"…the central belief of every moron is that he is the victim of a mysterious conspiracy against his rights and true deserts … [He] ascribes all his failures to get on in the world, all of his congenital incapacity damfoolishness, to the machinations of werewolves assembled in Wall Street or some other such den of infamy."

This book is specifically about how there are few, if any, people in control of the media. While many reporters and editors find all too frequently that they aren’t able to do the fact‐checking they wish to – and are frustrated at the situation’s stasis – they aren’t the cause of it through lack of initiative; they simply haven’t the time. According to the staggeringly persuasive argument of author Nick Davies, the newspapers of the UK are essentially now all owned by people who have little interest in publishing newspapers containing journalism. What these individuals are principally concerned with is simply ‘selling copies of the paper each and every day, and the more the better.’ This ‘quantity over quality’ approach is why they are termed “the Grocers” by Mr. Davies.

Certainly, any business must be operated with an eye to profit v. loss. However, there is so much an avoidance of idealism towards the media’s content, that the readers are being under‐served to the point of unconscionable delivery of falsity on the part of the various persons responsible for the media outlets’ content.

While the book focusses much of its time upon the newspapers of London – including entire chapters each devoted to the Sunday Times, the Observer, and both the Daily and Sunday Mail newspapers – the problems and trends can all be recognised as being world‐wide in scope. The newspapers of North America are, thankfully, prevented from out‐right lying about individuals in print, owing to a reversal of the onus of proof in legal arguments here, when compared to the UK. That said, the habit of reporting quickly and loudly, then correcting slowly and quietly, is one which no legal or regulatory procedure can effectively prevent.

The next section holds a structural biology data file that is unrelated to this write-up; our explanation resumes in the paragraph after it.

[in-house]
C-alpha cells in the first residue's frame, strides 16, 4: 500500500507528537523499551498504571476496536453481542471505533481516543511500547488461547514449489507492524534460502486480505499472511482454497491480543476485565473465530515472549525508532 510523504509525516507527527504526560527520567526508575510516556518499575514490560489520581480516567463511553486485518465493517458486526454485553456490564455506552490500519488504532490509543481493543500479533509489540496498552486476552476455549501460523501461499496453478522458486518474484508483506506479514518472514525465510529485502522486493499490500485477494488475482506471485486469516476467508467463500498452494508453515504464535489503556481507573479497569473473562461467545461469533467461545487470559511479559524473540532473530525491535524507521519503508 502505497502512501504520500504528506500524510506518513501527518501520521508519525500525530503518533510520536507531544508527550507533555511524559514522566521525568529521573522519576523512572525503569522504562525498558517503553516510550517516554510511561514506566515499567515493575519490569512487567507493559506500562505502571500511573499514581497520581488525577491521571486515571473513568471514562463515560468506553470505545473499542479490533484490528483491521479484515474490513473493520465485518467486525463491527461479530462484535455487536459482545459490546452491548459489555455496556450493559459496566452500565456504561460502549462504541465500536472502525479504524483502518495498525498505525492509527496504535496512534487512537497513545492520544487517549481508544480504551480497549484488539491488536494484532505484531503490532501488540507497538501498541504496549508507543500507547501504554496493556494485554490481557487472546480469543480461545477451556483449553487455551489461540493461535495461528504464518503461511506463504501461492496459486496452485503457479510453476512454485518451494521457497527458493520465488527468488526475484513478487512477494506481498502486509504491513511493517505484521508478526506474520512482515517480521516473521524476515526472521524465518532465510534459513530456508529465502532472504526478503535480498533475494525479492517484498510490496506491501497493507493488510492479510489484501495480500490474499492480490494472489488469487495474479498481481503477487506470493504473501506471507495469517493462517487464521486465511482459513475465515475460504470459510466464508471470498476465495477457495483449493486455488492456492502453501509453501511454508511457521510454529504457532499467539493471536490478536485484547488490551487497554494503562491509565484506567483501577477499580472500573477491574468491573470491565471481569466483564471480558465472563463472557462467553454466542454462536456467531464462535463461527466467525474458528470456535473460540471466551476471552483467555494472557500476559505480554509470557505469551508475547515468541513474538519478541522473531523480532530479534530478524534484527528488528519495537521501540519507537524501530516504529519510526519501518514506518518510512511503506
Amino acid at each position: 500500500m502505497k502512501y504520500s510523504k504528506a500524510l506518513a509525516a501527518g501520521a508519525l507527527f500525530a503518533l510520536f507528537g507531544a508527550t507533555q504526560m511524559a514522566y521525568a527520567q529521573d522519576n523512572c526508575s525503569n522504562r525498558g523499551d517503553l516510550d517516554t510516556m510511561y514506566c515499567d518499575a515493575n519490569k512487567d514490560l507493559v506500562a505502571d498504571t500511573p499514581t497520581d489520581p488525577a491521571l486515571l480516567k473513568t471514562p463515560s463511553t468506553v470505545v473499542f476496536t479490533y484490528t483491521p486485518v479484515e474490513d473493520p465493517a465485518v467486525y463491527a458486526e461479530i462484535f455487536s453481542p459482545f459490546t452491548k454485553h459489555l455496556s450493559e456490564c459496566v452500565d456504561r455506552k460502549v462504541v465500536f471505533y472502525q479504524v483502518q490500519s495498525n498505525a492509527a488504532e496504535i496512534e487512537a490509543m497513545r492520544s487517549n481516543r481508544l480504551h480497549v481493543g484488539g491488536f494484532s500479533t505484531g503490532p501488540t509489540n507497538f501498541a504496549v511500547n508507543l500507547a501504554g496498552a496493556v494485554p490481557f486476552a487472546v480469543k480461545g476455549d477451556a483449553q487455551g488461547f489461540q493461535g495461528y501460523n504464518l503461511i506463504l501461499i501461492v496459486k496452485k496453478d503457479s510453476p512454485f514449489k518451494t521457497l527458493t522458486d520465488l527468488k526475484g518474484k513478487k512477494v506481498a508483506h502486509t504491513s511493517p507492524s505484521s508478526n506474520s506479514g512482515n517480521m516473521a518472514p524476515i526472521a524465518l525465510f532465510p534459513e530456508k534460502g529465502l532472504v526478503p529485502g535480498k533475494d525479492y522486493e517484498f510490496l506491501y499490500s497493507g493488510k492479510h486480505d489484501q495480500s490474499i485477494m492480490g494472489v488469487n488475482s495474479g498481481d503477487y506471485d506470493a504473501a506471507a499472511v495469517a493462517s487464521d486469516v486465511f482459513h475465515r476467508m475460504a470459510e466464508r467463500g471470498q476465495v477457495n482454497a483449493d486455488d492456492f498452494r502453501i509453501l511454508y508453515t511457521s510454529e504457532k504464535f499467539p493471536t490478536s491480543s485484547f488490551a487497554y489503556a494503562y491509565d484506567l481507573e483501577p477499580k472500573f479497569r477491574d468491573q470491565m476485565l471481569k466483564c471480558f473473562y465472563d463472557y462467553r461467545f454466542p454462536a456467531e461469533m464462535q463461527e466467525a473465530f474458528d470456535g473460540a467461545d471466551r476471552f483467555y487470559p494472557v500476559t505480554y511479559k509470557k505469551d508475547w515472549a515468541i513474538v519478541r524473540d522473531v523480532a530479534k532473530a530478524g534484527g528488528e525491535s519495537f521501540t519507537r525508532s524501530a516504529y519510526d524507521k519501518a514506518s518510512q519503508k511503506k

The other worrisome trend is the one first identified in the book: things being simply repeated from the texts of Media Releases without any effort to confirm that there is any validity within them, or even if they contain amplified – or ‘sexed up’, to use the UK Government’s term about the Iraqi WMD reports – versions of the truth which is then responsible for a snowball effect of panic about the subject in question; which then is fed‐back into (EG: Iranian Elections get dropped to cover Michael Jackson’s death) or someone is able to stop the thing by explaining that it’s simply not true in the slightest and we can all relax now (EG: the nullification of the principle of habeas corpus in the USA is only applied to the cases of those naughty terrorists).

The fact that this book doesn’t cover is the recent development of newspapers closing due to financial decisions by their owners, despite any budget restraints they may have imposed prior to the shut‐down. It would be fascinating to know what Mr. Davies’s views of the ‘new media platform’ might do to return journalists to the forefront of the delivery of facts. He suggests late in the book that an over‐haul of newspapers is required, with the probable method of delivery being some sort of display screen.

Read this book, not to begin seeing some Secret Star‐Chamber Cabal controlling the World’s fate, but in order to see that there is an ordinary group of men frantically pulling levers behind the curtain so as to continue making the Great Oz of the Media just as impressive and seemingly required as ever before.

Flat Earth News: An Award‐Winning Reporter Exposes Falsehood, Distortion and Propaganda in the Global Media by Nick Davies; PP 420 (including index), ISBN: 9780099512684; 2nd Edition published in 2009 by Vintage, an imprint of Random House, London, SW1V ( )
2 vote iamiam | Jul 17, 2009 |
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Dog doesn't eat dog. That's always been the rule in Fleet Street.
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When award-winning journalist Nick Davies decided to break Fleet Street's unwritten rule by investigating his own colleagues, he found that the business of reporting the truth had been slowly subverted by the mass production of ignorance.